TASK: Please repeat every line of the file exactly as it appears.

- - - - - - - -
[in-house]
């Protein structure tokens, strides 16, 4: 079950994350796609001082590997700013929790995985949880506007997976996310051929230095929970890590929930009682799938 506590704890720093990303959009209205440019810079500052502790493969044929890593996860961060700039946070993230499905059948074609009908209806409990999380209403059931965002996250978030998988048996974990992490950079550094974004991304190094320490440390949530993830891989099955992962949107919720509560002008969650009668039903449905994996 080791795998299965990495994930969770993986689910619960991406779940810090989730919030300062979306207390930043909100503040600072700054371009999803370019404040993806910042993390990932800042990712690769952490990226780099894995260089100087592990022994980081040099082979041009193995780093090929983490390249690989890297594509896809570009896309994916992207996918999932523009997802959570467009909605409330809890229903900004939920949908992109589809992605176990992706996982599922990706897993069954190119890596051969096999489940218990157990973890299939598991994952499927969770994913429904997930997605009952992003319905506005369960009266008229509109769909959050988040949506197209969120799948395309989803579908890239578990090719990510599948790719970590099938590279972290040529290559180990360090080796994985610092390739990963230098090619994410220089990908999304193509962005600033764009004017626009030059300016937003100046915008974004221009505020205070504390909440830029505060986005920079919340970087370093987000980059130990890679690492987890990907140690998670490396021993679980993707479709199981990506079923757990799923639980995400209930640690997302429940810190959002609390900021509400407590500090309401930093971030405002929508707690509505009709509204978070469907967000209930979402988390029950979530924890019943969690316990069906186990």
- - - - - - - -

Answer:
[in-house]
């Protein structure tokens, strides 16, 4: 079950994350796609001082590997700013929790995985949880506007997976996310051929230095929970890590929930009682799938 506590704890720093990303959009209205440019810079500052502790493969044929890593996860961060700039946070993230499905059948074609009908209806409990999380209403059931965002996250978030998988048996974990992490950079550094974004991304190094320490440390949530993830891989099955992962949107919720509560002008969650009668039903449905994996 080791795998299965990495994930969770993986689910619960991406779940810090989730919030300062979306207390930043909100503040600072700054371009999803370019404040993806910042993390990932800042990712690769952490990226780099894995260089100087592990022994980081040099082979041009193995780093090929983490390249690989890297594509896809570009896309994916992207996918999932523009997802959570467009909605409330809890229903900004939920949908992109589809992605176990992706996982599922990706897993069954190119890596051969096999489940218990157990973890299939598991994952499927969770994913429904997930997605009952992003319905506005369960009266008229509109769909959050988040949506197209969120799948395309989803579908890239578990090719990510599948790719970590099938590279972290040529290559180990360090080796994985610092390739990963230098090619994410220089990908999304193509962005600033764009004017626009030059300016937003100046915008974004221009505020205070504390909440830029505060986005920079919340970087370093987000980059130990890679690492987890990907140690998670490396021993679980993707479709199981990506079923757990799923639980995400209930640690997302429940810190959002609390900021509400407590500090309401930093971030405002929508707690509505009709509204978070469907967000209930979402988390029950979530924890019943969690316990069906186990």